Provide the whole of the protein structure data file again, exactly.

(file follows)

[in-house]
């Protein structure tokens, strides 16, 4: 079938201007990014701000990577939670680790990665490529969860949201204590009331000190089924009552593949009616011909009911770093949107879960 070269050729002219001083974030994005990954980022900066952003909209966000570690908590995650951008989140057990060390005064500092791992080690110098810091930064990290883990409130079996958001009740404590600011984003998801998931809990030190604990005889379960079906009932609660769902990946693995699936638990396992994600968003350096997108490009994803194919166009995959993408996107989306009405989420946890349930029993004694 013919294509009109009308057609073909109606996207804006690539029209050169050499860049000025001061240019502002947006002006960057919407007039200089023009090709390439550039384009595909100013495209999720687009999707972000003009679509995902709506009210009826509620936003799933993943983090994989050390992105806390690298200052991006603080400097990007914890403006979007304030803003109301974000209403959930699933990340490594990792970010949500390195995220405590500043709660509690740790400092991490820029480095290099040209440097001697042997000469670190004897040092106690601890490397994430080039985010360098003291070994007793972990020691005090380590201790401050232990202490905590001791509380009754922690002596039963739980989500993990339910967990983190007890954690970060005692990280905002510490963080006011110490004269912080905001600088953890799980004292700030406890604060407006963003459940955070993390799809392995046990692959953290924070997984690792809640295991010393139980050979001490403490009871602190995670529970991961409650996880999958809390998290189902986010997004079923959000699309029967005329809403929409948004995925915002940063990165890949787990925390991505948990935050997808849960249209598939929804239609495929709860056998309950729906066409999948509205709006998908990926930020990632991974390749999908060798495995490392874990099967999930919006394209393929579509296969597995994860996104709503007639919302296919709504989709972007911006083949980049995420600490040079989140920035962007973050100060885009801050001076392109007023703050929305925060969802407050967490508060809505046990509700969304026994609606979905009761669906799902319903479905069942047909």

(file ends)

[in-house]
């Protein structure tokens, strides 16, 4: 079938201007990014701000990577939670680790990665490529969860949201204590009331000190089924009552593949009616011909009911770093949107879960 070269050729002219001083974030994005990954980022900066952003909209966000570690908590995650951008989140057990060390005064500092791992080690110098810091930064990290883990409130079996958001009740404590600011984003998801998931809990030190604990005889379960079906009932609660769902990946693995699936638990396992994600968003350096997108490009994803194919166009995959993408996107989306009405989420946890349930029993004694 013919294509009109009308057609073909109606996207804006690539029209050169050499860049000025001061240019502002947006002006960057919407007039200089023009090709390439550039384009595909100013495209999720687009999707972000003009679509995902709506009210009826509620936003799933993943983090994989050390992105806390690298200052991006603080400097990007914890403006979007304030803003109301974000209403959930699933990340490594990792970010949500390195995220405590500043709660509690740790400092991490820029480095290099040209440097001697042997000469670190004897040092106690601890490397994430080039985010360098003291070994007793972990020691005090380590201790401050232990202490905590001791509380009754922690002596039963739980989500993990339910967990983190007890954690970060005692990280905002510490963080006011110490004269912080905001600088953890799980004292700030406890604060407006963003459940955070993390799809392995046990692959953290924070997984690792809640295991010393139980050979001490403490009871602190995670529970991961409650996880999958809390998290189902986010997004079923959000699309029967005329809403929409948004995925915002940063990165890949787990925390991505948990935050997808849960249209598939929804239609495929709860056998309950729906066409999948509205709006998908990926930020990632991974390749999908060798495995490392874990099967999930919006394209393929579509296969597995994860996104709503007639919302296919709504989709972007911006083949980049995420600490040079989140920035962007973050100060885009801050001076392109007023703050929305925060969802407050967490508060809505046990509700969304026994609606979905009761669906799902319903479905069942047909």